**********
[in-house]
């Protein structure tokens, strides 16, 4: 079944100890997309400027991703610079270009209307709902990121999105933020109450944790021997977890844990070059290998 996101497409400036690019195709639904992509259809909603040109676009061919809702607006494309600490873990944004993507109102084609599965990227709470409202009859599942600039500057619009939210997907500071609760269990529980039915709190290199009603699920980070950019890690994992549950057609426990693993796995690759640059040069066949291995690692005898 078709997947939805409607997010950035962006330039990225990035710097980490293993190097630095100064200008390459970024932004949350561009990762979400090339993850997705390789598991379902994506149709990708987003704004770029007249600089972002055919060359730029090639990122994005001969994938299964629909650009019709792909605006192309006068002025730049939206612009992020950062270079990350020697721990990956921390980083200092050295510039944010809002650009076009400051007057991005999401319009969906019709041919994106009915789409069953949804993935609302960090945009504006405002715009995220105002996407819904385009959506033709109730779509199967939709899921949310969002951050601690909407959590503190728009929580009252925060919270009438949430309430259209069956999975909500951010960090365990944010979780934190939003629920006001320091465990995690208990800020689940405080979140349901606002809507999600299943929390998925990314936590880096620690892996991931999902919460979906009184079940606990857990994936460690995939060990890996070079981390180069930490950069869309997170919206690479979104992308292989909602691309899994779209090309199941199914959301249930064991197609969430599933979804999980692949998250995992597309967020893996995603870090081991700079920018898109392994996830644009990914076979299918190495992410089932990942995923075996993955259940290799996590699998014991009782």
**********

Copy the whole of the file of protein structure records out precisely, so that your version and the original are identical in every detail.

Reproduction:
[in-house]
């Protein structure tokens, strides 16, 4: 079944100890997309400027991703610079270009209307709902990121999105933020109450944790021997977890844990070059290998 996101497409400036690019195709639904992509259809909603040109676009061919809702607006494309600490873990944004993507109102084609599965990227709470409202009859599942600039500057619009939210997907500071609760269990529980039915709190290199009603699920980070950019890690994992549950057609426990693993796995690759640059040069066949291995690692005898 078709997947939805409607997010950035962006330039990225990035710097980490293993190097630095100064200008390459970024932004949350561009990762979400090339993850997705390789598991379902994506149709990708987003704004770029007249600089972002055919060359730029090639990122994005001969994938299964629909650009019709792909605006192309006068002025730049939206612009992020950062270079990350020697721990990956921390980083200092050295510039944010809002650009076009400051007057991005999401319009969906019709041919994106009915789409069953949804993935609302960090945009504006405002715009995220105002996407819904385009959506033709109730779509199967939709899921949310969002951050601690909407959590503190728009929580009252925060919270009438949430309430259209069956999975909500951010960090365990944010979780934190939003629920006001320091465990995690208990800020689940405080979140349901606002809507999600299943929390998925990314936590880096620690892996991931999902919460979906009184079940606990857990994936460690995939060990890996070079981390180069930490950069869309997170919206690479979104992308292989909602691309899994779209090309199941199914959301249930064991197609969430599933979804999980692949998250995992597309967020893996995603870090081991700079920018898109392994996830644009990914076979299918190495992410089932990942995923075996993955259940290799996590699998014991009782």